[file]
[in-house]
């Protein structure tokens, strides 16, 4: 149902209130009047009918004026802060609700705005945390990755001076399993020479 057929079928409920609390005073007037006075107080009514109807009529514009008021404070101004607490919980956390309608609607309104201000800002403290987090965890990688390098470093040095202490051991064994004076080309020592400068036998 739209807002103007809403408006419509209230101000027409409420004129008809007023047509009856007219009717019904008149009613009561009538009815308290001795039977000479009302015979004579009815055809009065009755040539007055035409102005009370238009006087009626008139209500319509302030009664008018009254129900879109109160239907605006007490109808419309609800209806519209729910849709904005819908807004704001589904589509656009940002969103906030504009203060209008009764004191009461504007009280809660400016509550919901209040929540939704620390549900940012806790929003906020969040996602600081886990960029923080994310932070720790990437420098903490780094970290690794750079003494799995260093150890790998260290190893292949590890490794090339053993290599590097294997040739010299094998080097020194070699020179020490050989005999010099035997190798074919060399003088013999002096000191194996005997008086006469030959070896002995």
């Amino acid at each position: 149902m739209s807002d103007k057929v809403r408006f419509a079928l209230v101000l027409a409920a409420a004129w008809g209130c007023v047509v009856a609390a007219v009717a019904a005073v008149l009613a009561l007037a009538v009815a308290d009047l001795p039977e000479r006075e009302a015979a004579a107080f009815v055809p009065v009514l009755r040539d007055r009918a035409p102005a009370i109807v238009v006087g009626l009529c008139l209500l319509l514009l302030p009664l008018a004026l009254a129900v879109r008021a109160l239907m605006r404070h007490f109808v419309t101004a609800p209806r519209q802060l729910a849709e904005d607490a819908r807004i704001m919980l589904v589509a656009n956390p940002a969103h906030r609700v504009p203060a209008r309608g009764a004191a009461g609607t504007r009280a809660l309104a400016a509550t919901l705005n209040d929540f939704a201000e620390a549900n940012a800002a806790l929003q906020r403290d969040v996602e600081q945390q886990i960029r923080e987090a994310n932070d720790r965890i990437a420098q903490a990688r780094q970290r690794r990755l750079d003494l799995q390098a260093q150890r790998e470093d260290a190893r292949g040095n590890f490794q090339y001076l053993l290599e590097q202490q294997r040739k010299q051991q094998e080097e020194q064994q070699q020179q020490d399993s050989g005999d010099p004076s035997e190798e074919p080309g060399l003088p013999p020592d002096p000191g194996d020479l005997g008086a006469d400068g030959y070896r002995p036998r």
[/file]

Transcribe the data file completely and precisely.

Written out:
[in-house]
């Protein structure tokens, strides 16, 4: 149902209130009047009918004026802060609700705005945390990755001076399993020479 057929079928409920609390005073007037006075107080009514109807009529514009008021404070101004607490919980956390309608609607309104201000800002403290987090965890990688390098470093040095202490051991064994004076080309020592400068036998 739209807002103007809403408006419509209230101000027409409420004129008809007023047509009856007219009717019904008149009613009561009538009815308290001795039977000479009302015979004579009815055809009065009755040539007055035409102005009370238009006087009626008139209500319509302030009664008018009254129900879109109160239907605006007490109808419309609800209806519209729910849709904005819908807004704001589904589509656009940002969103906030504009203060209008009764004191009461504007009280809660400016509550919901209040929540939704620390549900940012806790929003906020969040996602600081886990960029923080994310932070720790990437420098903490780094970290690794750079003494799995260093150890790998260290190893292949590890490794090339053993290599590097294997040739010299094998080097020194070699020179020490050989005999010099035997190798074919060399003088013999002096000191194996005997008086006469030959070896002995």
């Amino acid at each position: 149902m739209s807002d103007k057929v809403r408006f419509a079928l209230v101000l027409a409920a409420a004129w008809g209130c007023v047509v009856a609390a007219v009717a019904a005073v008149l009613a009561l007037a009538v009815a308290d009047l001795p039977e000479r006075e009302a015979a004579a107080f009815v055809p009065v009514l009755r040539d007055r009918a035409p102005a009370i109807v238009v006087g009626l009529c008139l209500l319509l514009l302030p009664l008018a004026l009254a129900v879109r008021a109160l239907m605006r404070h007490f109808v419309t101004a609800p209806r519209q802060l729910a849709e904005d607490a819908r807004i704001m919980l589904v589509a656009n956390p940002a969103h906030r609700v504009p203060a209008r309608g009764a004191a009461g609607t504007r009280a809660l309104a400016a509550t919901l705005n209040d929540f939704a201000e620390a549900n940012a800002a806790l929003q906020r403290d969040v996602e600081q945390q886990i960029r923080e987090a994310n932070d720790r965890i990437a420098q903490a990688r780094q970290r690794r990755l750079d003494l799995q390098a260093q150890r790998e470093d260290a190893r292949g040095n590890f490794q090339y001076l053993l290599e590097q202490q294997r040739k010299q051991q094998e080097e020194q064994q070699q020179q020490d399993s050989g005999d010099p004076s035997e190798e074919p080309g060399l003088p013999p020592d002096p000191g194996d020479l005997g008086a006469d400068g030959y070896r002995p036998r």